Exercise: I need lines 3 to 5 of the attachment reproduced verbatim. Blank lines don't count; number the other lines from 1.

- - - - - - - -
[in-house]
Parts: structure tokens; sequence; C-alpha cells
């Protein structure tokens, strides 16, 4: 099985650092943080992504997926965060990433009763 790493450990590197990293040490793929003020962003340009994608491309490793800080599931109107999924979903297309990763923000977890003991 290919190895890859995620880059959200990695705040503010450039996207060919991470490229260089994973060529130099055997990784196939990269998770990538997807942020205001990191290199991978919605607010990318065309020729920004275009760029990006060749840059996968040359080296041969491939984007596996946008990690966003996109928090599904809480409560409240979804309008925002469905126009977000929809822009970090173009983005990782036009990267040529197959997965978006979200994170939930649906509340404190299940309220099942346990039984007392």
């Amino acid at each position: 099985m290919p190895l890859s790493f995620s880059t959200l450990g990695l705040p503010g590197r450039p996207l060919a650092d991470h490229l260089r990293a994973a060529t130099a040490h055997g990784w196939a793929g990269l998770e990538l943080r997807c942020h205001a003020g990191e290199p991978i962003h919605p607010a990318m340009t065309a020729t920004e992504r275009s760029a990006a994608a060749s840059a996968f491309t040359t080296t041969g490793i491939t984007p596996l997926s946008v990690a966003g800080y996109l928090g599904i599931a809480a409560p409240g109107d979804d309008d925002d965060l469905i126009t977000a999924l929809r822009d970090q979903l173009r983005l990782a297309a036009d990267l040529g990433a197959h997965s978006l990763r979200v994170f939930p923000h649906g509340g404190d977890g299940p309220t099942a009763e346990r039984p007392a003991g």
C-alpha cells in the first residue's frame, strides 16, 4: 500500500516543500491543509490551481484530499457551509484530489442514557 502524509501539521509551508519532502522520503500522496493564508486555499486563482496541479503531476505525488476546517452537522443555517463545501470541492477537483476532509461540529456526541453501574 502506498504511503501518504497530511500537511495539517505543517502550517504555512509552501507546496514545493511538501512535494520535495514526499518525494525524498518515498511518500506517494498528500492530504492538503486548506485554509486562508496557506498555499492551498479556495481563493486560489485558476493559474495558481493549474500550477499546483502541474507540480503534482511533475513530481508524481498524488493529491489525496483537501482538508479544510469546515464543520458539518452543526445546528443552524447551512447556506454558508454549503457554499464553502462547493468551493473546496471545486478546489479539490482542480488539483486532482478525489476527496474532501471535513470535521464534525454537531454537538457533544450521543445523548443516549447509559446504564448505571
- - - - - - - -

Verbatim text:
């Protein structure tokens, strides 16, 4: 099985650092943080992504997926965060990433009763 790493450990590197990293040490793929003020962003340009994608491309490793800080599931109107999924979903297309990763923000977890003991 290919190895890859995620880059959200990695705040503010450039996207060919991470490229260089994973060529130099055997990784196939990269998770990538997807942020205001990191290199991978919605607010990318065309020729920004275009760029990006060749840059996968040359080296041969491939984007596996946008990690966003996109928090599904809480409560409240979804309008925002469905126009977000929809822009970090173009983005990782036009990267040529197959997965978006979200994170939930649906509340404190299940309220099942346990039984007392």
């Amino acid at each position: 099985m290919p190895l890859s790493f995620s880059t959200l450990g990695l705040p503010g590197r450039p996207l060919a650092d991470h490229l260089r990293a994973a060529t130099a040490h055997g990784w196939a793929g990269l998770e990538l943080r997807c942020h205001a003020g990191e290199p991978i962003h919605p607010a990318m340009t065309a020729t920004e992504r275009s760029a990006a994608a060749s840059a996968f491309t040359t080296t041969g490793i491939t984007p596996l997926s946008v990690a966003g800080y996109l928090g599904i599931a809480a409560p409240g109107d979804d309008d925002d965060l469905i126009t977000a999924l929809r822009d970090q979903l173009r983005l990782a297309a036009d990267l040529g990433a197959h997965s978006l990763r979200v994170f939930p923000h649906g509340g404190d977890g299940p309220t099942a009763e346990r039984p007392a003991g």
C-alpha cells in the first residue's frame, strides 16, 4: 500500500516543500491543509490551481484530499457551509484530489442514557 502524509501539521509551508519532502522520503500522496493564508486555499486563482496541479503531476505525488476546517452537522443555517463545501470541492477537483476532509461540529456526541453501574 502506498504511503501518504497530511500537511495539517505543517502550517504555512509552501507546496514545493511538501512535494520535495514526499518525494525524498518515498511518500506517494498528500492530504492538503486548506485554509486562508496557506498555499492551498479556495481563493486560489485558476493559474495558481493549474500550477499546483502541474507540480503534482511533475513530481508524481498524488493529491489525496483537501482538508479544510469546515464543520458539518452543526445546528443552524447551512447556506454558508454549503457554499464553502462547493468551493473546496471545486478546489479539490482542480488539483486532482478525489476527496474532501471535513470535521464534525454537531454537538457533544450521543445523548443516549447509559446504564448505571